Mike’s daily talk was a great source of knowledge for tourists to learn about the global and local shark population and biology. “Around the world, there are only 3,500 [adult] sharks, so there aren’t many of them. These numbers are compiled from places like South Africa, Australia, the USA and New Zealand. [He included Mexico later.] We are almost certain of the number of sharks in New Zealand; We know that between 120 and 140 sharks live in these waters every year, which represents a lot of sharks in a very small area. Everywhere else in the world, they are solitary animals; so there are more or less 10% of what we expect to be the number of sharks worldwide. Shark liver represents a third of its weight; in fact, until they were protected in New Zealand, they were hunted for three purposes: for their liver oil, fins and jaws. Here, for four meters [13 feet] shark, the jaw would be traded for NZD 10,000-12,000, but you couldn’t eat the meat, because being our main predator, sharks were very rich in mercury.”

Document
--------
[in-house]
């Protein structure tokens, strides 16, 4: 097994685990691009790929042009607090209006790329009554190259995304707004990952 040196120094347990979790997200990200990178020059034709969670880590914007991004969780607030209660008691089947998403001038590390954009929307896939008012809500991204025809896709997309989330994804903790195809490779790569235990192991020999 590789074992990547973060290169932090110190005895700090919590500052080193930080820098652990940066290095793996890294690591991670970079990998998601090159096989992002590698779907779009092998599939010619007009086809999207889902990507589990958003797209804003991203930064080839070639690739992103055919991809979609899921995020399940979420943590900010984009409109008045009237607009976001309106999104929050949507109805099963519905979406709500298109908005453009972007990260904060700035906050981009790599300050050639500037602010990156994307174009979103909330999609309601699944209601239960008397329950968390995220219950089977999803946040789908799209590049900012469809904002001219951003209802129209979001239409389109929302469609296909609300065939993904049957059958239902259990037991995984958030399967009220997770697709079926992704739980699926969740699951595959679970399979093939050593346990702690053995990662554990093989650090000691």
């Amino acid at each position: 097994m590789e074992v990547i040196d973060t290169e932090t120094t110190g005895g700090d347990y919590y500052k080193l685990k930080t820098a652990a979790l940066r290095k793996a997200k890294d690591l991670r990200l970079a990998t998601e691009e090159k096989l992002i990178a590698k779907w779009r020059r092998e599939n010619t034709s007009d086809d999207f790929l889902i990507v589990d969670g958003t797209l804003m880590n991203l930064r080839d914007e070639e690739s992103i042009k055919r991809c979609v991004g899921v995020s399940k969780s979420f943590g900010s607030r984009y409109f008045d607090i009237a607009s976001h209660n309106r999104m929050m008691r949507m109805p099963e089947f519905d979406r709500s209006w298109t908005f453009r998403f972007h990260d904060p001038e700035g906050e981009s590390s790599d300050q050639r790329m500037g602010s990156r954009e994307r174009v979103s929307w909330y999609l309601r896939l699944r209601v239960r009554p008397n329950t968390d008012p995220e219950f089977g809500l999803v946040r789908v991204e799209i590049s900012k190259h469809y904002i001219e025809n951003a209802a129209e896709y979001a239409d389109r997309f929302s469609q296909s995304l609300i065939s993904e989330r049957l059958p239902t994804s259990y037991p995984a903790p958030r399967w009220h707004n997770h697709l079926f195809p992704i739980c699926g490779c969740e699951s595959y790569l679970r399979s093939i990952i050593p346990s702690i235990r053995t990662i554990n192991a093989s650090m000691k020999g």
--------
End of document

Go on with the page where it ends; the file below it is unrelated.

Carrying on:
He would go on to say, “The numbers are decreasing very gradually every year – that’s one of the sad things, because what we can’t afford to do is lose an apex predator. Thank God they are protected, but unfortunately there are still some local people on Stewart Island who have been fishing for them for years and still think it’s fun to kill a shark and hang its jaw in their garage or house.”
After the cage was attached to the crane, it was lowered into the water, off the platform, and then secured to the platform with bolts. This next part of the cage setup can be frustrating if the waters are rough. The boat moves at its own speed, as does the cage, and it can be a delicate process to get the two screws into the socket considering the weight of the aluminum cage. Even after months of doing this, I was still anxious with one leg on the half-submerged platform and the other on the loose cage, trying to secure it, when I knew there were probably great white sharks swimming below us at that very moment. time.